|Founded||August 18, 1925 as Ford Motor Company AG|
|Headquarters||Niehl, Cologne, North Rhine-Westphalia, Germany|
|Parent||Ford Deutschland Holding GmbH|
Ford Motor Co. AGEdit
The earliest presence of the Ford Motor Company in Germany was a parts operation set up in Hamburg in 1912. It was not until 1925 that an assembly plant was constructed in Berlin where Model T trucks were made from imported parts. Cars followed in 1926.
In 1931 production moved to a new plant in Cologne on a site made available by the mayor of the city, Konrad Adenauer and an increasing proportion of the vehicles was made in Germany rather than imported. The first car off the new production line was the Model A joined in 1932 by the Model B.
Small car manufacture started in 1933 with the Ford Köln, a year after its British launch as the Model Y, but it did not have the same impact in Germany as it did in Britain as it was undercut in price by the small Opel.
The Ford Rheinland was a unique model for the German market made by fitting a 3285 cc engine into a Model B V-8 chassis but most products continued to be Detroit designs albeit with local names. The Eifel was the German version of the 10 hp sold in Britain as the Model C and this was joined in 1939 by the first of the long running Taunus range.
The company was re-organised in 1939 and changed its name to Ford-Werke. With the outbreak of war, car production continued at first with the Taunus being made until 1942 but increasingly military production took over, building trucks and armed personnel carriers for the German armed forces. Most notably was the V3000 V-8 truck series. In spite of the heavy bombing of Cologne, the factory got off relatively lightly and after the war production was able to restart in May 1945 with truck manufacture, the US government having paid $1.1 million in consideration of bombing damage. Car making restarted in late 1948 with the Taunus. Henry Ford II visited the factory in 1948 during his visit to Germany when he was considering a purchase of Volkswagen, with which he did not ultimately proceed.
In 1952 a new Taunus appeared and this had much in common with the British Ford products and was a great success enabling record production figures to be reached. The company was now being run by Ehrhart Vitger and he spent time recruiting new dealers to replace those lost in East Germany but the company continued to rank third in sales in Germany behind VW and Opel.
The launch of the Ford Escort in 1968 marked the end of unique models in European countries and followed the creation of Ford Europe in 1967 from the assets of the British and German operations but the corporate entities continued for some time.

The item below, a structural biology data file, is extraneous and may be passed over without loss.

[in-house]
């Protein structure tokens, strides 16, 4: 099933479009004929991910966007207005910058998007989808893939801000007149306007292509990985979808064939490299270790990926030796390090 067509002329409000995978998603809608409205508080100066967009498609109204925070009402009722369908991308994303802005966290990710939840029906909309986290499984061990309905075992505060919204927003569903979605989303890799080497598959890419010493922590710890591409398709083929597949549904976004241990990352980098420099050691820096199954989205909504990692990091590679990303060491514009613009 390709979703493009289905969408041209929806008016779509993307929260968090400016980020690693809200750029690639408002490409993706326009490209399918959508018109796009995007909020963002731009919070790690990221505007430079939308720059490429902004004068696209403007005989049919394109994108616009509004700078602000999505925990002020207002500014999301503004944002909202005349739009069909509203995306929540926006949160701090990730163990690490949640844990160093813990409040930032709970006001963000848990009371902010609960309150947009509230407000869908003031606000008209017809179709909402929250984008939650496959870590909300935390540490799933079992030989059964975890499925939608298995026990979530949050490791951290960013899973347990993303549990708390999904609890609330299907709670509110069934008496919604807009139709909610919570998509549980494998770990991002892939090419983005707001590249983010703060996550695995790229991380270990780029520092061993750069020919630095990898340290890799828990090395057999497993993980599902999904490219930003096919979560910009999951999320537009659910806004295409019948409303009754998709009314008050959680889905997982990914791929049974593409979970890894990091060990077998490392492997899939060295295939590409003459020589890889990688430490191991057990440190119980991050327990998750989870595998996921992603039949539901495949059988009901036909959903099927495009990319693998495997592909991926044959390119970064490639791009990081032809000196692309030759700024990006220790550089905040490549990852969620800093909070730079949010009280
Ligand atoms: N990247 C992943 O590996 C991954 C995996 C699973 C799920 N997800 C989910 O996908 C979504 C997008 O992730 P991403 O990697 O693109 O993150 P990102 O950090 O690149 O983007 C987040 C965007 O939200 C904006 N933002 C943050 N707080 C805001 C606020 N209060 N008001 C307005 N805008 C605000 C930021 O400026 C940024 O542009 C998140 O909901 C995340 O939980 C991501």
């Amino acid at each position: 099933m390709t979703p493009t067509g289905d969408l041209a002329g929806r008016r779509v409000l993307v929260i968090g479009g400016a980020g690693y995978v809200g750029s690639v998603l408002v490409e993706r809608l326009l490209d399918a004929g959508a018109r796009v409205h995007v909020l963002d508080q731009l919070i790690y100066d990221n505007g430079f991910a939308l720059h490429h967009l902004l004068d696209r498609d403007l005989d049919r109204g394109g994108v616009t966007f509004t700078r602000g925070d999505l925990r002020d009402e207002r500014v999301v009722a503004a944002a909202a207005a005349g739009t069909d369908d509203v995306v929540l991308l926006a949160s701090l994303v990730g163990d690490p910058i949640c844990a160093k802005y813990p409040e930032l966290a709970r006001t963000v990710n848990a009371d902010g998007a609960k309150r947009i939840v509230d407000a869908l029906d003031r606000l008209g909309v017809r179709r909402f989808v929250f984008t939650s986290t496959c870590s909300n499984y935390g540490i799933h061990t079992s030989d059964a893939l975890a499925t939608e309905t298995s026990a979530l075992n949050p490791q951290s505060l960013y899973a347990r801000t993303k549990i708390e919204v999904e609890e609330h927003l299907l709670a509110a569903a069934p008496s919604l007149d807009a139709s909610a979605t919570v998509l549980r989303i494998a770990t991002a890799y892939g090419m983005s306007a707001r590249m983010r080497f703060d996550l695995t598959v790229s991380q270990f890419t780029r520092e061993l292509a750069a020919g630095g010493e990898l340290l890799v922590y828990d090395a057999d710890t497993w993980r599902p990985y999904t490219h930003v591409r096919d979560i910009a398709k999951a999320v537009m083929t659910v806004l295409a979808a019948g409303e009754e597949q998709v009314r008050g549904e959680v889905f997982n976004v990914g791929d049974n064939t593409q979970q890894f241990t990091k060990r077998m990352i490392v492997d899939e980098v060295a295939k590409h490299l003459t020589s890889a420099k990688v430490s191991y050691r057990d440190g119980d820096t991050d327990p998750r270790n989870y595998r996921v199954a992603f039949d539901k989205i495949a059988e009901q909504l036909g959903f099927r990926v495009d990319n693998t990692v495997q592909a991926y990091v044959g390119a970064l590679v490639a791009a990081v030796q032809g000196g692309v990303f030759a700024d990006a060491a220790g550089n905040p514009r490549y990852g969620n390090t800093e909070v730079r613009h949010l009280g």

Aston Martin Engine PlantEdit
In October 2004, when Aston Martin was a wholly owned subsidiary of Ford, the company set up a dedicated 12,500 square metres (135,000 sq ft) engine production plant within the Ford Niehl plant, with capacity to produce up to 5000 engines a year by 100 especially trained personnel. Like traditional Aston Martin engine production in Newport Pagnell, assembly of each unit is entrusted to a single technician from a pool of 30, with V8 and V12 variants assembled in under 20 hours. By bringing engine production back to within the company, the promise was that Aston Martin would be able to produce small runs of higher performance variants engines.
|Ford car timeline, European market, 1960s–1980s — next »|
|Supermini||Fiesta I||Fiesta II|
|Small family car||Anglia 105E / Super Anglia 123E||Escort I||Escort II||Escort III|
|Large family car||Consul II||Cortina I||Cortina II||Cortina III / Taunus TC||Cortina IV / Taunus III||Cortina V / Taunus III||Sierra|
|Taunus G13||Taunus P4||Taunus P6|
|Executive car||Taunus P3||Taunus P5||Taunus P7||Taunus P7.2|
|Granada I||Granada II|
|Zephyr II||Zephyr 4/6 III||Zephyr 4/6 IV|
|Zodiac II||Zodiac III||Zodiac IV|
|Coupé||Consul Capri||Capri Mk1||Capri Mk2||Capri Mk3|
|« previous — Ford car timeline, European market, 1980s–present|
|City car||Ka I||Ka II|
|Supermini||Fiesta I||Fiesta II||Fiesta III||Fiesta IV||Fiesta V||Fiesta VI|
|Small family car||Escort Mk3 / Orion I||Escort Mk4 / Orion II||Escort Mk5 / Orion III||Escort Mk5b||Escort Mk6||Focus I||Focus II||Focus III|
|Large family car||Cortina V / Taunus III||Sierra I||Sierra II||Mondeo I||Mondeo II||Mondeo III||Mondeo IV|
|Executive car||Granada II||Scorpio I / Granada III||Scorpio II|
|Compact MPV||C-MAX I||C-MAX II|
|Galaxy I||Galaxy II||Galaxy III|
|This page uses some content from Wikipedia. The original article was at Ford Germany. The list of authors can be seen in the page history. As with Tractor & Construction Plant Wiki, the text of Wikipedia is available under the Creative Commons by Attribution License and/or GNU Free Documentation License. Please check page history for when the original article was copied to Wikia|